He was a champion runner, winning the Leeds City cross country title and once beating Peter Elliott, who went on to the silver medal in the 1,500 meters at the 1988 Olympics, where he was upset by a Kenyan, Peter Rono – then an undergrad at Mount St. Mary’s.
‘Connect dots very quickly’
The Mount was founded in 1808, but Newman knows his way around academic tradition. He holds a bachelor’s degree and a master’s in natural sciences from Cambridge University, which was founded in 1209.
Monsignor Grogan, who studied English at Cambridge, saw Newman’s goal-oriented approach accelerate there.
“I was struck when I visited him at Cambridge in his final year by the fact that he had divided his days into half-hour slots for revision,” Monsignor Grogan said. “That seemed to be an appropriately systematic way of managing his time.”
Newman’s professional career ranged from Brussels, where he directed operations and programming for a cable film channel, to opening branch offices for LEK Consulting, an international consulting firm, in Melbourne, Australia, and then the U.S., the latter in 1987.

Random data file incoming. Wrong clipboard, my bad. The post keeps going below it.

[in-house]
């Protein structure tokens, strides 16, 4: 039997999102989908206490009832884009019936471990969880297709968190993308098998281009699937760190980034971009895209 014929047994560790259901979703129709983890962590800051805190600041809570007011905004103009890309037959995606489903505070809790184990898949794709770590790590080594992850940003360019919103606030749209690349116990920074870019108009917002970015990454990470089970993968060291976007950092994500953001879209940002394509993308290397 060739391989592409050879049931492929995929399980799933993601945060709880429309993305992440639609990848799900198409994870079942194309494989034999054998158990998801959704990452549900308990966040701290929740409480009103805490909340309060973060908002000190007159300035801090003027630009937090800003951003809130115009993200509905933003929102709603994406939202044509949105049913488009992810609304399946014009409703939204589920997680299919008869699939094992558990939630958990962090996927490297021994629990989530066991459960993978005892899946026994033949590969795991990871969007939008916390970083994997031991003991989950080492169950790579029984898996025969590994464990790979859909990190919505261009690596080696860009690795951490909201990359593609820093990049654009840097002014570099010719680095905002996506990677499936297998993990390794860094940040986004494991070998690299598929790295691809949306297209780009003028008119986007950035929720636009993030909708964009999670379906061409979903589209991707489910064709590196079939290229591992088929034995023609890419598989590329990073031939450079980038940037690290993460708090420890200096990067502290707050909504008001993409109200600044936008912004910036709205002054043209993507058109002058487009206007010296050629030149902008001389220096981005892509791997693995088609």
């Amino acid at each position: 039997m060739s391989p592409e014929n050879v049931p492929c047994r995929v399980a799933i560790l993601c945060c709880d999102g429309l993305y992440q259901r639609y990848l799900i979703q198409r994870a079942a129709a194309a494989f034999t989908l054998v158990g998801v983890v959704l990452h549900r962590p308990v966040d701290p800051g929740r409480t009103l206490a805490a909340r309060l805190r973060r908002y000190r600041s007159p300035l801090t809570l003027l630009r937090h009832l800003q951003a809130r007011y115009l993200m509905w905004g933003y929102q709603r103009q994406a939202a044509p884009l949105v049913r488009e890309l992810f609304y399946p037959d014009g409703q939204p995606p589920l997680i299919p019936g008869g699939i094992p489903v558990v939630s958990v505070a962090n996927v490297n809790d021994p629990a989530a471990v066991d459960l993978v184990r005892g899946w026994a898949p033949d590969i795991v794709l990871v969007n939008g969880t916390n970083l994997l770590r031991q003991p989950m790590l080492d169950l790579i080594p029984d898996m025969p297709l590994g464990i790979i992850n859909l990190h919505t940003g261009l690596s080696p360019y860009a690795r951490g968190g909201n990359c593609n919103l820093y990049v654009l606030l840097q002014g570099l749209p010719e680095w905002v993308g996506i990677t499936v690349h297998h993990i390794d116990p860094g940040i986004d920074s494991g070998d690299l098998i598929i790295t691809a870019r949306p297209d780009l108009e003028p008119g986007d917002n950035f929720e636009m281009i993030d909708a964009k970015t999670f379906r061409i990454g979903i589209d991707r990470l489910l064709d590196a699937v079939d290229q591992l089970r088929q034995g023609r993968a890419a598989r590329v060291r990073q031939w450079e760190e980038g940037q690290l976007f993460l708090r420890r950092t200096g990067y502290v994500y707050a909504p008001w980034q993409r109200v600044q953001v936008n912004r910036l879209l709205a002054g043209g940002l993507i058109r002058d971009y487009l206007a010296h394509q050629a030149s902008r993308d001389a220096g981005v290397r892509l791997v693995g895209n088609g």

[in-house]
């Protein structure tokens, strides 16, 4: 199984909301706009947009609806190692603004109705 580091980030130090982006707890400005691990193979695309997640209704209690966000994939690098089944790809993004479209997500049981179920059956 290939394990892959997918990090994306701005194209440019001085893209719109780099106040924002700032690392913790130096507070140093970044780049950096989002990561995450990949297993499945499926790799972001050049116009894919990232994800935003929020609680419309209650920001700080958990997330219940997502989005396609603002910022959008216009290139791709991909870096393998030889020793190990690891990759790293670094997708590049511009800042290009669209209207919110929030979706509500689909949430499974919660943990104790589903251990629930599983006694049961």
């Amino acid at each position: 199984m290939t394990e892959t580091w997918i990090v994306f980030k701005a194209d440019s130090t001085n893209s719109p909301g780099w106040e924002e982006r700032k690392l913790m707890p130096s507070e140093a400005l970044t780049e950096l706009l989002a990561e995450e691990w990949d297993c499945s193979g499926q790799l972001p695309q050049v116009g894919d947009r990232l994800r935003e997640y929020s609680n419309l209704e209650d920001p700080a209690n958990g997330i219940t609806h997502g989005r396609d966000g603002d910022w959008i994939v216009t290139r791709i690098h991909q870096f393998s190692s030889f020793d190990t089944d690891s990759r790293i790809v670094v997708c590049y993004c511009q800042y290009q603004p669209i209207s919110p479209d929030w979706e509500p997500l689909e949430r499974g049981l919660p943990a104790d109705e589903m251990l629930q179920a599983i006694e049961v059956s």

An online marketplace for used construction equipment is among the businesses Newman has begun. He is the chief executive officer of Cornerstone Management Group, a private equity, merger and acquisition, and strategic consulting firm, and the managing director of JP Capital Partners, a private equity fund.
Newman first met with representatives of Mount St. Mary’s in October, in the offices of an accounting firm in Baltimore’s Harbor East, where the committee searching for a new president was impressed by his ability to gather and analyze data.